Differences in betaine-homocysteine methyltransferase expression, endoplasmic reticulum stress response, and liver injury between alcohol-fed mice and rats

Authors

  • Masao Shinohara,

    1. University of Southern California (USC) Research Center for Liver Disease, USC/University of California Los Angeles (UCLA) Research Center for Alcoholic Liver and Pancreas Diseases, Department of Medicine, Keck School of Medicine, University of Southern California, Los Angeles, CA
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  • Cheng Ji,

    Corresponding author
    1. University of Southern California (USC) Research Center for Liver Disease, USC/University of California Los Angeles (UCLA) Research Center for Alcoholic Liver and Pancreas Diseases, Department of Medicine, Keck School of Medicine, University of Southern California, Los Angeles, CA
    • Gastroenterology/Liver Division, Keck School of Medicine, University of Southern California, HMR-101, 2011 Zonal Avenue, Los Angeles, CA 90033
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    • fax: 323-442-5425.

  • Neil Kaplowitz

    1. University of Southern California (USC) Research Center for Liver Disease, USC/University of California Los Angeles (UCLA) Research Center for Alcoholic Liver and Pancreas Diseases, Department of Medicine, Keck School of Medicine, University of Southern California, Los Angeles, CA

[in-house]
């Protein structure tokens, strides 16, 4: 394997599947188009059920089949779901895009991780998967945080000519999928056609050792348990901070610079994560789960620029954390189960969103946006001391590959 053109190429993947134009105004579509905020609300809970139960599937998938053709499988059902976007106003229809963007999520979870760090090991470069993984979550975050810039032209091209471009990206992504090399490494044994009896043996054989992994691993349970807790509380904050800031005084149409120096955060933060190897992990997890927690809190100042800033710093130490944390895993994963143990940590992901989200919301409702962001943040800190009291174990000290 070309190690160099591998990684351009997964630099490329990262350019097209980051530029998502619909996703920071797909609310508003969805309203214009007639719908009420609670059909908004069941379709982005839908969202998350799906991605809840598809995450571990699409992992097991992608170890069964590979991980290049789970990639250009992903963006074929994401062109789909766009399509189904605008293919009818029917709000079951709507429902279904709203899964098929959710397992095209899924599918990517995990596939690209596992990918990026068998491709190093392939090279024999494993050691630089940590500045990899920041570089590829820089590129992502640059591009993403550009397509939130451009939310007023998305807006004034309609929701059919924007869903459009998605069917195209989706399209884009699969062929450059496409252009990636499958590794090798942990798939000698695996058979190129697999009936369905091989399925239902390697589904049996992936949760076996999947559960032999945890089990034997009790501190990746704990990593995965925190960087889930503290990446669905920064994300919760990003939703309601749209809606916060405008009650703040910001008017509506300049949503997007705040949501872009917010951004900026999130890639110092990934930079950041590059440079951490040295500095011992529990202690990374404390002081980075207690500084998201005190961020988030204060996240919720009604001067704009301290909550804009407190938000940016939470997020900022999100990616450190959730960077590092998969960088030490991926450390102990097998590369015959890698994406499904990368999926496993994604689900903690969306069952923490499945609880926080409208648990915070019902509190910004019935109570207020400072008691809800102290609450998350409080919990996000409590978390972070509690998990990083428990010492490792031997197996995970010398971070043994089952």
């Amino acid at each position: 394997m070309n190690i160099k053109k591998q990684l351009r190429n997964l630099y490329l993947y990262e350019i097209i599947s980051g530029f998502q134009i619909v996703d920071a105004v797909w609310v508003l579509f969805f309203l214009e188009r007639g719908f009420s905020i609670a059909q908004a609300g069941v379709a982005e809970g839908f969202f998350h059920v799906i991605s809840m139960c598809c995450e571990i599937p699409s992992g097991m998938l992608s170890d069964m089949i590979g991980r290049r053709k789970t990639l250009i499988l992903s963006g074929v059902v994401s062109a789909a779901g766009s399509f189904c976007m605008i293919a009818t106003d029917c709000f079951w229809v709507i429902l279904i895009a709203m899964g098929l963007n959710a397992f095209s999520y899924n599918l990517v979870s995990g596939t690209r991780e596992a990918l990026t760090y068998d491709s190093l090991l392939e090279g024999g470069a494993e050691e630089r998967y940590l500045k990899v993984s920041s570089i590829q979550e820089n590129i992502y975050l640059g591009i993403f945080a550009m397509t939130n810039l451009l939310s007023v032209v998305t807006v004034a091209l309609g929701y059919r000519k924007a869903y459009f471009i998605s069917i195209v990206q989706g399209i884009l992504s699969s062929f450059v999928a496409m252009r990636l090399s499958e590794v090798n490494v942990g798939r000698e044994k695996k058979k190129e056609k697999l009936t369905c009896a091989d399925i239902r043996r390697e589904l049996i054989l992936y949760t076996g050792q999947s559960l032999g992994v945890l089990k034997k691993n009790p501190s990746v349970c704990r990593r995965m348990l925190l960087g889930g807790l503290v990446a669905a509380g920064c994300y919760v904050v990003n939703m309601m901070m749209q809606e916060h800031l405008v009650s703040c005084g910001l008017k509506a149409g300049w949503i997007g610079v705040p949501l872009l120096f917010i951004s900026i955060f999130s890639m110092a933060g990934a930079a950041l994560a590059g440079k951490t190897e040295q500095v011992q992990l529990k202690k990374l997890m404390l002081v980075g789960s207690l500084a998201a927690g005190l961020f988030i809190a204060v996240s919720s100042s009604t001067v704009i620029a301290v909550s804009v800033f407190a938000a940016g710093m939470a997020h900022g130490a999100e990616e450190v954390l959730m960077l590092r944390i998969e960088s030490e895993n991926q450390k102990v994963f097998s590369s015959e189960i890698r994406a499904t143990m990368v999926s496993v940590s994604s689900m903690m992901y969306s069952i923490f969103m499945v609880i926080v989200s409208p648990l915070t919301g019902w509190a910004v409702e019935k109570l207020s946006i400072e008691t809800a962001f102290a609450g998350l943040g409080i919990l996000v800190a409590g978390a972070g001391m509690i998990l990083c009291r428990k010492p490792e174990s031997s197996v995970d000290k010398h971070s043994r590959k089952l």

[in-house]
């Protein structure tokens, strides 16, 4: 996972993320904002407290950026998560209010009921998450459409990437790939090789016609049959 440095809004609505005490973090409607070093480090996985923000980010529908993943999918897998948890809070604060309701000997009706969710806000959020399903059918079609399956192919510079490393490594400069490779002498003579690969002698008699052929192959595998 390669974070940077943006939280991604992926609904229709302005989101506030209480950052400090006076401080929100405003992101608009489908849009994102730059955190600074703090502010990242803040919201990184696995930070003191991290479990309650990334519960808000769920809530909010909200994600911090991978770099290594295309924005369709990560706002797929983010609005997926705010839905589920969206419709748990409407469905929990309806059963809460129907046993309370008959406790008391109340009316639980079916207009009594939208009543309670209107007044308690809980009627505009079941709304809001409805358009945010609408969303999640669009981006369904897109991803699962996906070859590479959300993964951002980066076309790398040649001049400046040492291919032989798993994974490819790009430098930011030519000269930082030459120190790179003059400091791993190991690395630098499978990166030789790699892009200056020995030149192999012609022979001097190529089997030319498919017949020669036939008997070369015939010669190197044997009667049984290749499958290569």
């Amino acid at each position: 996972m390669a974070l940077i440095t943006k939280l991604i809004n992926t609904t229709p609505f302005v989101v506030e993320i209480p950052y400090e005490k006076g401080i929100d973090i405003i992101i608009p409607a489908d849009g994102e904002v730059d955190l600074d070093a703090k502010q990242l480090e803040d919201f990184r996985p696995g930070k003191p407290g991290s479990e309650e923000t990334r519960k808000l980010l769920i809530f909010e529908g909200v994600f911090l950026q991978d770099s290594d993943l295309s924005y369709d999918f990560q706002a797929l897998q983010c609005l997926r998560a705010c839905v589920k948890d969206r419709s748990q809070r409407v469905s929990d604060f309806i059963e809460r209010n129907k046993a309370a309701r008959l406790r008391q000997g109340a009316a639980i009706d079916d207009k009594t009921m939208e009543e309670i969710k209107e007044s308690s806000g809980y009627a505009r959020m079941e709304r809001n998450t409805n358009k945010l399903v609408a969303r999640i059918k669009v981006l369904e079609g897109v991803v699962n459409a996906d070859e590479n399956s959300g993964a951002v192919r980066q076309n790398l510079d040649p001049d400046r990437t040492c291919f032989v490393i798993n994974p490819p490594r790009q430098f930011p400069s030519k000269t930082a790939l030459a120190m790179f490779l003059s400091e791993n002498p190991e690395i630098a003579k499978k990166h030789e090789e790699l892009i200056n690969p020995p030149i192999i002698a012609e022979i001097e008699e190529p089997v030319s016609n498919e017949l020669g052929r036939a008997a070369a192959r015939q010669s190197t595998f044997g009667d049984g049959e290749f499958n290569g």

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  • Potential conflict of interest: Nothing to report.

Abstract

Chronic ethanol infusion resulted in greater serum alanine aminotransferase elevation, lipid accumulation, necroinflammation, and focal hepatic cell death in mice than rats. Mice exhibited a remarkable hyperhomocysteinemia but no increase was seen in rats. Similarly, a high-methionine low-folate diet (HMLF) induced less steatosis, serum alanine aminotransferase increase, and hyperhomocysteinemia in rats than in mice. Western blot analysis of betaine homocysteine methyltransferase (BHMT) expression showed that rats fed either ethanol or HMLF had significantly increased BHMT expression, which did not occur in mice. Nuclear factor-κB p65 was increased in mouse in response to alcohol feeding. The human BHMT promoter was repressed by homocysteine in mouse hepatocytes but not rat hepatocytes. BHMT induction was faster and greater in primary rat hepatocytes than mouse hepatocytes in response to exogenous homocysteine exposure. Mice fed ethanol intragastrically exhibited an increase in glucose-regulated protein 78 and inositol-requiring enzyme 1, which was not seen in the rat, and sterol regulatory element binding protein 1 was increased to a greater extent in mice than rats. Thus, rats are more resistant to ethanol-induced steatosis, endoplasmic reticulum stress, and hyperhomocysteinemia, and this correlates with induction of BHMT in rats. Conclusion: These findings support the hypothesis that a critical factor in the pathogenesis of alcoholic liver injury is the enhanced ability of rat or impaired ability of mouse to up-regulate BHMT which prevents hyperhomocysteinemia, endoplasmic reticulum stress, and liver injury. (HEPATOLOGY 2010.)

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